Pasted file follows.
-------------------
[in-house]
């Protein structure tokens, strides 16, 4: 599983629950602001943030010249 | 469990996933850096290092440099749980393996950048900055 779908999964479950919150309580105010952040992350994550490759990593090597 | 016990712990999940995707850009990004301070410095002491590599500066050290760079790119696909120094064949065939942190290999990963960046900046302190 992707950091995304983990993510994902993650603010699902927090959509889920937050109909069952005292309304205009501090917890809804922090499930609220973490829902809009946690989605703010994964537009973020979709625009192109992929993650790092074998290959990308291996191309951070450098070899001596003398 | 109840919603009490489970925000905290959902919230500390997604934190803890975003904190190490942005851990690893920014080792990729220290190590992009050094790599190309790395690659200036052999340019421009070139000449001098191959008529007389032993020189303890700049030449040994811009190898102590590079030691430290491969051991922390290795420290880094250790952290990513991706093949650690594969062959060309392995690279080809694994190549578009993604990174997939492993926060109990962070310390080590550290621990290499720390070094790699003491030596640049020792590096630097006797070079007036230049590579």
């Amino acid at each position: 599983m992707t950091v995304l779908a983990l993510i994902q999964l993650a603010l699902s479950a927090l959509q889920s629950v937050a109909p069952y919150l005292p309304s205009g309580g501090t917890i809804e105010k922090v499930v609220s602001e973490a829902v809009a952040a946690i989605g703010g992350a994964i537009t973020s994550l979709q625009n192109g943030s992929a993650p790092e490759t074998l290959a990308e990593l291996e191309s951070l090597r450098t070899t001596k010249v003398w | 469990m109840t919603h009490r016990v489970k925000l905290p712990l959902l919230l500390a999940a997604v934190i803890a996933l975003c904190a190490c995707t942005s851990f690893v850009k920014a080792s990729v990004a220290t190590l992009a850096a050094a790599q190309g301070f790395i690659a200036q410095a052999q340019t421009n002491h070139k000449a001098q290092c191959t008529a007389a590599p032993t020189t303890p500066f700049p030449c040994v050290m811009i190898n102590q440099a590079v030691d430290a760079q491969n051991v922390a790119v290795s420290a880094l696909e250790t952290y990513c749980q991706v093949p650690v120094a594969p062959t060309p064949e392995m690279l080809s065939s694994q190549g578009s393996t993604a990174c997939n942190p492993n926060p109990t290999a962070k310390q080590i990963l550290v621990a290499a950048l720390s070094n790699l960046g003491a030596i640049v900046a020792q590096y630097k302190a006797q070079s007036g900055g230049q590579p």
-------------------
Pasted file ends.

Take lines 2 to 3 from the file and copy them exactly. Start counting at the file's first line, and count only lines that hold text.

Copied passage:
């Protein structure tokens, strides 16, 4: 599983629950602001943030010249 | 469990996933850096290092440099749980393996950048900055 779908999964479950919150309580105010952040992350994550490759990593090597 | 016990712990999940995707850009990004301070410095002491590599500066050290760079790119696909120094064949065939942190290999990963960046900046302190 992707950091995304983990993510994902993650603010699902927090959509889920937050109909069952005292309304205009501090917890809804922090499930609220973490829902809009946690989605703010994964537009973020979709625009192109992929993650790092074998290959990308291996191309951070450098070899001596003398 | 109840919603009490489970925000905290959902919230500390997604934190803890975003904190190490942005851990690893920014080792990729220290190590992009050094790599190309790395690659200036052999340019421009070139000449001098191959008529007389032993020189303890700049030449040994811009190898102590590079030691430290491969051991922390290795420290880094250790952290990513991706093949650690594969062959060309392995690279080809694994190549578009993604990174997939492993926060109990962070310390080590550290621990290499720390070094790699003491030596640049020792590096630097006797070079007036230049590579």
């Amino acid at each position: 599983m992707t950091v995304l779908a983990l993510i994902q999964l993650a603010l699902s479950a927090l959509q889920s629950v937050a109909p069952y919150l005292p309304s205009g309580g501090t917890i809804e105010k922090v499930v609220s602001e973490a829902v809009a952040a946690i989605g703010g992350a994964i537009t973020s994550l979709q625009n192109g943030s992929a993650p790092e490759t074998l290959a990308e990593l291996e191309s951070l090597r450098t070899t001596k010249v003398w | 469990m109840t919603h009490r016990v489970k925000l905290p712990l959902l919230l500390a999940a997604v934190i803890a996933l975003c904190a190490c995707t942005s851990f690893v850009k920014a080792s990729v990004a220290t190590l992009a850096a050094a790599q190309g301070f790395i690659a200036q410095a052999q340019t421009n002491h070139k000449a001098q290092c191959t008529a007389a590599p032993t020189t303890p500066f700049p030449c040994v050290m811009i190898n102590q440099a590079v030691d430290a760079q491969n051991v922390a790119v290795s420290a880094l696909e250790t952290y990513c749980q991706v093949p650690v120094a594969p062959t060309p064949e392995m690279l080809s065939s694994q190549g578009s393996t993604a990174c997939n942190p492993n926060p109990t290999a962070k310390q080590i990963l550290v621990a290499a950048l720390s070094n790699l960046g003491a030596i640049v900046a020792q590096y630097k302190a006797q070079s007036g900055g230049q590579p």